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Taking a Look Back at Sojourner Truth’s Legacy in the Hudson Valley

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Sojourner Truth | Photo courtesy of Library of Congress

Before she became one of the nation’s most celebrated freedom fighters, Sojourner Truth got her start in Ulster County.

Sojourner Truth is one of America’s most celebrated freedom fighters—and a Hudson Valley native. Born Isabella Baumfree in 1797, she was enslaved to Dutch owners in Swartekill (now known as Rifton) in Ulster County. After escaping with her daughter to freedom in 1826, she journeyed into a life of activism, fighting for both abolition and women’s rights. A celebration of Women’s History Month would be incomplete without honoring her life and work, especially after learning about her most famous speech, Ain’t I a Woman?

As with much history, this story is mostly true and partly apocryphal. Truth did speak—in a Dutch accent, which she maintained her entire life—at the 1851 Women’s Rights Convention in Akron, Ohio. But she most likely never said the words “ain’t I a woman” or “ar’n’t I a woman,” as it’s also sometimes reported. There’s no record of the speech itself, and the accuracy of accounts of it that surfaced later have been questioned.

Did you know Sojourner Truth met President Abraham Lincoln? After she helped recruit Black soldiers for the Union Army during the Civil War, Lincoln invited her to to the White House. When she arrived in 1864, Lincoln showed her a bible that was gifted to him by Black citizens of Baltimore.

There is no doubt, however, that she spoke powerfully and forcefully. “I want to say a few words about this matter. I am a woman’s rights,” Truth says, according to a newspaper report written about a month after the event. “I have as much muscle as any man, and can do as much work as any man. I have plowed and reaped and husked and chopped and mowed, and can any man do more than that? I have heard much about the sexes being equal. I can carry as much as any man, and can eat as much, too, if I can get it. I am as strong as any man that is now.”

With prescient foresight, she closed her speech with a warning: “But man is in a tight place, the poor slave is on him, woman is coming on him, he is surely between a hawk and a buzzard.” The words may not be exact, but scholars believe the sentiments are. Those beliefs were formed here in Rifton and New Paltz, where she lived her first 30 years or so, before moving to New York City, where she worked as a housekeeper and began preaching. Eventually, she became a traveling preacher, telling her friends, “The Spirit calls me, and I must go” and subsequently changing her name to Sojourner Truth. She died in 1883, at 86 years old, and is buried in Battle Creek, Michigan, where some of her descendants still live.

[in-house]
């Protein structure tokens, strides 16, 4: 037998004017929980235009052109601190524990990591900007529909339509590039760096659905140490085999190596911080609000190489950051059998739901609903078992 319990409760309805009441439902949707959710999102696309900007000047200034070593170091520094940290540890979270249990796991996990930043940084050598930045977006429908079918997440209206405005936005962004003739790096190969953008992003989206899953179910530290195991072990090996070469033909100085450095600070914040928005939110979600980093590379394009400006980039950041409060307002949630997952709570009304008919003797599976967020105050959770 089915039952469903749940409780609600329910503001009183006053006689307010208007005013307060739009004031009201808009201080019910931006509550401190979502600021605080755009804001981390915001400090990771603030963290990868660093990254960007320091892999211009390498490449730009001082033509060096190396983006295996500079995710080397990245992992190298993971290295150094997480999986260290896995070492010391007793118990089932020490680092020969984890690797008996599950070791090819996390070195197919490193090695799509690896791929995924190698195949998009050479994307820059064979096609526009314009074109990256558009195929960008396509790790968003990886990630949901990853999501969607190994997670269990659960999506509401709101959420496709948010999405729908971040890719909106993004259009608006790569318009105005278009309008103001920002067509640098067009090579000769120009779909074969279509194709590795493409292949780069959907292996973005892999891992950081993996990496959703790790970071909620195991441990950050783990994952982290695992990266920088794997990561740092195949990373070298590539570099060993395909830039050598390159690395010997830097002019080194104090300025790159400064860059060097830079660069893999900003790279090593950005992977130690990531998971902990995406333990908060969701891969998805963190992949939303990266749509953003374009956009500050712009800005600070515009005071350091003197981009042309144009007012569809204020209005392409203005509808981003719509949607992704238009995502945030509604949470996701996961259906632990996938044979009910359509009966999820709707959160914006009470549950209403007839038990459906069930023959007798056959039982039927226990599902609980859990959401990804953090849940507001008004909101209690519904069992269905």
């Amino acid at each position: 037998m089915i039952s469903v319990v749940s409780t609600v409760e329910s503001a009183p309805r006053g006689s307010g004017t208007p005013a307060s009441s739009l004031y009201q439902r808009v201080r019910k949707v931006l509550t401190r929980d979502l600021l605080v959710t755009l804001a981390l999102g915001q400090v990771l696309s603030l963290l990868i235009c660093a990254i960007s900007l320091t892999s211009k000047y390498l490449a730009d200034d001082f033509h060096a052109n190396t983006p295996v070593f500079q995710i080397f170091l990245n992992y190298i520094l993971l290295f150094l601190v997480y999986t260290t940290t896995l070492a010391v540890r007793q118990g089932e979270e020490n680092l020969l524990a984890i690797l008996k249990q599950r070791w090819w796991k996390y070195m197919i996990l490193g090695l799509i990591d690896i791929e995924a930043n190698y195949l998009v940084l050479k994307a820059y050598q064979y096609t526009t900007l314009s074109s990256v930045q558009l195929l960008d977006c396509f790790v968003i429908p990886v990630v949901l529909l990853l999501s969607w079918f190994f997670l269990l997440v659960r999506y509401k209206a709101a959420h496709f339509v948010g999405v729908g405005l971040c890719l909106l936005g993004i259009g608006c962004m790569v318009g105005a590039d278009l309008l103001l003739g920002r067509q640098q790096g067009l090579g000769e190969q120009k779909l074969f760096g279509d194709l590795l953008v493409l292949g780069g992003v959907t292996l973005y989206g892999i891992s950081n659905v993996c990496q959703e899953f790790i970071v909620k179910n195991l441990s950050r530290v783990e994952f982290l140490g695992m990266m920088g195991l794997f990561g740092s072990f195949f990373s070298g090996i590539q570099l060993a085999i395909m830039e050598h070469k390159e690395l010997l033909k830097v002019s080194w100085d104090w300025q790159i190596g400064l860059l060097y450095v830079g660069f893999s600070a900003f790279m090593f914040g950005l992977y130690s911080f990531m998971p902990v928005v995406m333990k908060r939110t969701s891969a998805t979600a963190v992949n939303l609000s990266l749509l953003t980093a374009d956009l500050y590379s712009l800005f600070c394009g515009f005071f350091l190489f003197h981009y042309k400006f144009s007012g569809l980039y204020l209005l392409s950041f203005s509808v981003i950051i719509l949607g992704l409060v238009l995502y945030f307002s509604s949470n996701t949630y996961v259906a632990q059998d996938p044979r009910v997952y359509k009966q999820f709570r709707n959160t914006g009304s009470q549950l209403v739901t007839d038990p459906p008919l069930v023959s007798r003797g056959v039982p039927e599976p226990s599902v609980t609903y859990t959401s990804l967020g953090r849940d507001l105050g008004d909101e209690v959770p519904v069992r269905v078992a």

State University of New Paltz

State University of New Paltz

Truth’s life is honored throughout our region: there is a statue of Truth as a young girl in Port Ewen, another statue of the adult Truth at the Walkway Over the Hudson in Highland, and a plaque at the Kingston Courthouse, where she became the first Black woman to win a case against a white man, for the return of her illegally sold five-year-old son. On March 12, 1971, the State University of New York at New Paltz dedicated their then-new library as the Sojourner Truth Library, in honor of her civil rights legacy and town residency. Later this year, SUNY New Paltz will unveil the bronze statue “Sojourner Truth: First Step to Freedom, 1826,” by Ulster County-based artist Trina Greene, in front of the library. To celebrate Women’s History Month, head to hvmag.com/womenshistorymonth to find fun and informative events around the region.

David Levine, an Albany-based writer, is the author of The Hudson Valley: The First 250 Million Years.

Related: Visit These Hudson Valley Sites to Celebrate Women’s History

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